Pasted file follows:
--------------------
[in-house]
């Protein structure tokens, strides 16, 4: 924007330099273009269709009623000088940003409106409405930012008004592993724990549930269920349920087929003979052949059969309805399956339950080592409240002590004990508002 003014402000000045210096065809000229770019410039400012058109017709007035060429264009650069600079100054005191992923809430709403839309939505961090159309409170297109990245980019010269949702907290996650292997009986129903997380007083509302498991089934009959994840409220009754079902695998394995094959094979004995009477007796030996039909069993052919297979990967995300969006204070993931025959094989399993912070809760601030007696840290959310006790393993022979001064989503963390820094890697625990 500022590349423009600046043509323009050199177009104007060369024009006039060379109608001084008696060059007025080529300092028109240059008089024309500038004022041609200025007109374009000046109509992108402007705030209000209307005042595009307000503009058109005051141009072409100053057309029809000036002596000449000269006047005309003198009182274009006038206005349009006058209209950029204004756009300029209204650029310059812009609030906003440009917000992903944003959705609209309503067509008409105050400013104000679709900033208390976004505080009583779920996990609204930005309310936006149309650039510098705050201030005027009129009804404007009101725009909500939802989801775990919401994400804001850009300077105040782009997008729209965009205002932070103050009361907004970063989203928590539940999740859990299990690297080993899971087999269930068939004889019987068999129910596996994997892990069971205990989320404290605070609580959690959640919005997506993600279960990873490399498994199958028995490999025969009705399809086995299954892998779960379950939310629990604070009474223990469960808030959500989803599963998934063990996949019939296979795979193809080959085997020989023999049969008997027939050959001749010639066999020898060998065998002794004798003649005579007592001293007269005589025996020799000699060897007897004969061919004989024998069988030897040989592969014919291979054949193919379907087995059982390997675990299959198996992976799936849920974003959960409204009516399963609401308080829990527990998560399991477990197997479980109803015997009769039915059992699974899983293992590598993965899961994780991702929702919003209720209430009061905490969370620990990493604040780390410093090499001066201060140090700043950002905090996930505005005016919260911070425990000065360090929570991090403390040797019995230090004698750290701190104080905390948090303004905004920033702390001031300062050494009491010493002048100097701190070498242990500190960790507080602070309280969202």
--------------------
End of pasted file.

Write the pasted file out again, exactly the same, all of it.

[in-house]
């Protein structure tokens, strides 16, 4: 924007330099273009269709009623000088940003409106409405930012008004592993724990549930269920349920087929003979052949059969309805399956339950080592409240002590004990508002 003014402000000045210096065809000229770019410039400012058109017709007035060429264009650069600079100054005191992923809430709403839309939505961090159309409170297109990245980019010269949702907290996650292997009986129903997380007083509302498991089934009959994840409220009754079902695998394995094959094979004995009477007796030996039909069993052919297979990967995300969006204070993931025959094989399993912070809760601030007696840290959310006790393993022979001064989503963390820094890697625990 500022590349423009600046043509323009050199177009104007060369024009006039060379109608001084008696060059007025080529300092028109240059008089024309500038004022041609200025007109374009000046109509992108402007705030209000209307005042595009307000503009058109005051141009072409100053057309029809000036002596000449000269006047005309003198009182274009006038206005349009006058209209950029204004756009300029209204650029310059812009609030906003440009917000992903944003959705609209309503067509008409105050400013104000679709900033208390976004505080009583779920996990609204930005309310936006149309650039510098705050201030005027009129009804404007009101725009909500939802989801775990919401994400804001850009300077105040782009997008729209965009205002932070103050009361907004970063989203928590539940999740859990299990690297080993899971087999269930068939004889019987068999129910596996994997892990069971205990989320404290605070609580959690959640919005997506993600279960990873490399498994199958028995490999025969009705399809086995299954892998779960379950939310629990604070009474223990469960808030959500989803599963998934063990996949019939296979795979193809080959085997020989023999049969008997027939050959001749010639066999020898060998065998002794004798003649005579007592001293007269005589025996020799000699060897007897004969061919004989024998069988030897040989592969014919291979054949193919379907087995059982390997675990299959198996992976799936849920974003959960409204009516399963609401308080829990527990998560399991477990197997479980109803015997009769039915059992699974899983293992590598993965899961994780991702929702919003209720209430009061905490969370620990990493604040780390410093090499001066201060140090700043950002905090996930505005005016919260911070425990000065360090929570991090403390040797019995230090004698750290701190104080905390948090303004905004920033702390001031300062050494009491010493002048100097701190070498242990500190960790507080602070309280969202």